# Re: Wimhurst powered TC?

```Original poster: "Antonio Carlos M. de Queiroz by way of Terry Fritz <twftesla-at-qwest-dot-net>" <acmq-at-compuland-dot-com.br>

Tesla list wrote:
>
> Original poster: "by way of Terry Fritz <twftesla-at-qwest-dot-net>"
<Beans45601-at-aol-dot-com>
>
> Could you use a Wimhurst (i think that is what it is, it is the thing
that has
> the 2 glass plates with hetal strips on it and they both spin in a diffrent
> direction) to power a tesla coil. Of cource, you would have to run it with a
> motor of some sort, would this work?

Possible, yes, but these machines (with reasonable size) don't produce
a lot of current, so your break rate will be low. A Wimshurst machine
with 31 cm disks turning at 20 turns per second produces about 20 uA
of current only, and a maximum voltage of ~50 kV. It could drive a
strange Tesla coil with a quite low primary capacitance operating at
high
voltage. A practical connection would be to attach two Leyden jar-type
capacitors to the terminals of the machine, connecting the primary
coil between the outer plates of the capacitors. The gap would be
the normal spark gap of the machine, set at a small distance.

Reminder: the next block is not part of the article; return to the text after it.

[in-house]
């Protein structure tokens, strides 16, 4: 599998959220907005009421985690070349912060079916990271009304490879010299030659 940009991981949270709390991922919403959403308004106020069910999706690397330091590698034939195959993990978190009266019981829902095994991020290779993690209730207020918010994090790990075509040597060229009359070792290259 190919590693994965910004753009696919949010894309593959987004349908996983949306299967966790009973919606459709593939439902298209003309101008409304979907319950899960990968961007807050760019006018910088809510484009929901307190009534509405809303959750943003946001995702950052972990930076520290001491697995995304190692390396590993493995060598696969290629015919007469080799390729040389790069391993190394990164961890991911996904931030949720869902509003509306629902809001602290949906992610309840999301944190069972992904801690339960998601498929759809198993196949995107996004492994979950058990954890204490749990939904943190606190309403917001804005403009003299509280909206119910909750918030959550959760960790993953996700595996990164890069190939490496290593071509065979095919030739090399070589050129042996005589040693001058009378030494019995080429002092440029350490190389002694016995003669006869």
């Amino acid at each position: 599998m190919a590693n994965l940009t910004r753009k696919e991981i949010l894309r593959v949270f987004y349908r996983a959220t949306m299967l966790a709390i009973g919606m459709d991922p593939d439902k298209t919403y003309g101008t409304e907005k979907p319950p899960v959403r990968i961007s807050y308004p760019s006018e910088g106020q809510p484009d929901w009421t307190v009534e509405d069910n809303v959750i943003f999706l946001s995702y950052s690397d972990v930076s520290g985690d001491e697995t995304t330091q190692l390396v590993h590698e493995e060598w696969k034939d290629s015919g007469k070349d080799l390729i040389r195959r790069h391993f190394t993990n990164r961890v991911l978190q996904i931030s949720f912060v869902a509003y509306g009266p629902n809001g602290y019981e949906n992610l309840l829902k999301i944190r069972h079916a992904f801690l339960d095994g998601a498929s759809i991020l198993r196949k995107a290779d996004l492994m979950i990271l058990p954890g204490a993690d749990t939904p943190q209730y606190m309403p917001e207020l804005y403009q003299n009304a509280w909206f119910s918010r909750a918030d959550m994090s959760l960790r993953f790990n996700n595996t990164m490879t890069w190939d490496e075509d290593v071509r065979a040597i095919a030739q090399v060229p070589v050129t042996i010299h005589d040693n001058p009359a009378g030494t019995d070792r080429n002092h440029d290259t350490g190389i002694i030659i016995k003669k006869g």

To charge 1 nF of capacitance to 30 kV with 20 uA takes:
t = 30000*1e-9/20e-6 = 1.5 seconds
Each bang would discharge 0.45 Joules of energy.
Turning the machine faster increases the current in proportion, and
it's also possible to connect multiple pairs of disks in parallel.
Using larger disks also increases the current, in proportion to the
square of the diameter for the same speed, and also increases the
maximum output voltage in proportion (not very useful for a Tesla coil
driver).
A sectorless machine produces about twice more current.
A monster machine with 10 pairs of 62 cm sectorless disks turning at
20 turns/second would then produce 20 uA x 10 x 4 x 2 = 1.6 mA
Keeping the 30 kV and 1 nF primary, this would produce 53 bangs
per second, corresponding to (quite low) 24 Watts of output power.
You can use John Freau's formula to predice spark length.
(The machine itself could produce 35 cm sparks)

Antonio Carlos M. de Queiroz

(electrostatic machines:
http://www.coe.ufrj.br/~acmq/electrostatic.html)

```